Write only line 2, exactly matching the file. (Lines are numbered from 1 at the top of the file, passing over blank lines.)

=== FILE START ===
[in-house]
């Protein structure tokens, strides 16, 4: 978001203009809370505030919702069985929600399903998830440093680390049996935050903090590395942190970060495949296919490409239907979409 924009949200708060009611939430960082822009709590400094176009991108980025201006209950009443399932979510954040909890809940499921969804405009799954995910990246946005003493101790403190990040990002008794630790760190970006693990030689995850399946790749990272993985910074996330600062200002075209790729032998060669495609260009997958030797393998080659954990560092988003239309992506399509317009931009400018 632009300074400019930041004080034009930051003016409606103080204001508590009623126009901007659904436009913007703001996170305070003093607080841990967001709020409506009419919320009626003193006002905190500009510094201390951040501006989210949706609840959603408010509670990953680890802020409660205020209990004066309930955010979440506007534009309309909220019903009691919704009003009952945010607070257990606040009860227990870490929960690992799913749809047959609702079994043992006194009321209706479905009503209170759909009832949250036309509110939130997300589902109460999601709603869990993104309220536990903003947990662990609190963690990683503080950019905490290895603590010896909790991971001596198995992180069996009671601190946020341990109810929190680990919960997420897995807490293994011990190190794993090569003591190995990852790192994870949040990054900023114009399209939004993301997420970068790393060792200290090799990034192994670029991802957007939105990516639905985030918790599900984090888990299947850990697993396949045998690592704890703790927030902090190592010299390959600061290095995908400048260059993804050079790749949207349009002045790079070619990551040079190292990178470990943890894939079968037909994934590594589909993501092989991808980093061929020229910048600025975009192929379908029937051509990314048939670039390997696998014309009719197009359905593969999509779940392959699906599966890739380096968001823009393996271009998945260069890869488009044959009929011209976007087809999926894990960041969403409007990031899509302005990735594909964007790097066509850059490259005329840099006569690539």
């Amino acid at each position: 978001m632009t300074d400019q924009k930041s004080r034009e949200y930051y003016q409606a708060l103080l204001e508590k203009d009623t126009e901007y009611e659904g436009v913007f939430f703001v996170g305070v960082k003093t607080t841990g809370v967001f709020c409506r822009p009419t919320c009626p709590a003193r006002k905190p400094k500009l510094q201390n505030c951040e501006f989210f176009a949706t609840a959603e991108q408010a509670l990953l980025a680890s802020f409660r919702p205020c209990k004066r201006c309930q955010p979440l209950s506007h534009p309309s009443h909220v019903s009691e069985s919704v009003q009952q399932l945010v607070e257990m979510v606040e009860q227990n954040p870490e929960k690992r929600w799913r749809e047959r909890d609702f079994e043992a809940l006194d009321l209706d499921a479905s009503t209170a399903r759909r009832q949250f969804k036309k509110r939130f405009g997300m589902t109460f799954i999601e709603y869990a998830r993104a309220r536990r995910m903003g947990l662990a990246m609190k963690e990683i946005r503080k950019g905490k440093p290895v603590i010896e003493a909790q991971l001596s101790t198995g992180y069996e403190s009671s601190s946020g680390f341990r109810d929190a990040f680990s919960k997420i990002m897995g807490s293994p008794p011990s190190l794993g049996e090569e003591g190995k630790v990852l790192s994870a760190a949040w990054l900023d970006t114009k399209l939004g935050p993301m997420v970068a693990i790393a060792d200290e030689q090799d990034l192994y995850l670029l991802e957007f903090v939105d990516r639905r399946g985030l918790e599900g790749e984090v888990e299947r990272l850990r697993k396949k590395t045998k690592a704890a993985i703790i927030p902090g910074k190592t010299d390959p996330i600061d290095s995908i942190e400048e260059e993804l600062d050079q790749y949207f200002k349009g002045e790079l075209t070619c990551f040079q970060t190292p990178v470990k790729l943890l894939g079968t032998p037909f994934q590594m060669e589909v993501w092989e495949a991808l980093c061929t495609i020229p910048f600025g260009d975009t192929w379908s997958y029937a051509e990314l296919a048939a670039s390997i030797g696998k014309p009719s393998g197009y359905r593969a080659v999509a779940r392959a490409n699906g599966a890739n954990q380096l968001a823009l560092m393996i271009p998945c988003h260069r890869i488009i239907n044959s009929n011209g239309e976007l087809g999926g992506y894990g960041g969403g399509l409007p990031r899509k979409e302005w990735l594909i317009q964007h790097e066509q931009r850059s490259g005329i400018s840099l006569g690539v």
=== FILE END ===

């Protein structure tokens, strides 16, 4: 978001203009809370505030919702069985929600399903998830440093680390049996935050903090590395942190970060495949296919490409239907979409 924009949200708060009611939430960082822009709590400094176009991108980025201006209950009443399932979510954040909890809940499921969804405009799954995910990246946005003493101790403190990040990002008794630790760190970006693990030689995850399946790749990272993985910074996330600062200002075209790729032998060669495609260009997958030797393998080659954990560092988003239309992506399509317009931009400018 632009300074400019930041004080034009930051003016409606103080204001508590009623126009901007659904436009913007703001996170305070003093607080841990967001709020409506009419919320009626003193006002905190500009510094201390951040501006989210949706609840959603408010509670990953680890802020409660205020209990004066309930955010979440506007534009309309909220019903009691919704009003009952945010607070257990606040009860227990870490929960690992799913749809047959609702079994043992006194009321209706479905009503209170759909009832949250036309509110939130997300589902109460999601709603869990993104309220536990903003947990662990609190963690990683503080950019905490290895603590010896909790991971001596198995992180069996009671601190946020341990109810929190680990919960997420897995807490293994011990190190794993090569003591190995990852790192994870949040990054900023114009399209939004993301997420970068790393060792200290090799990034192994670029991802957007939105990516639905985030918790599900984090888990299947850990697993396949045998690592704890703790927030902090190592010299390959600061290095995908400048260059993804050079790749949207349009002045790079070619990551040079190292990178470990943890894939079968037909994934590594589909993501092989991808980093061929020229910048600025975009192929379908029937051509990314048939670039390997696998014309009719197009359905593969999509779940392959699906599966890739380096968001823009393996271009998945260069890869488009044959009929011209976007087809999926894990960041969403409007990031899509302005990735594909964007790097066509850059490259005329840099006569690539």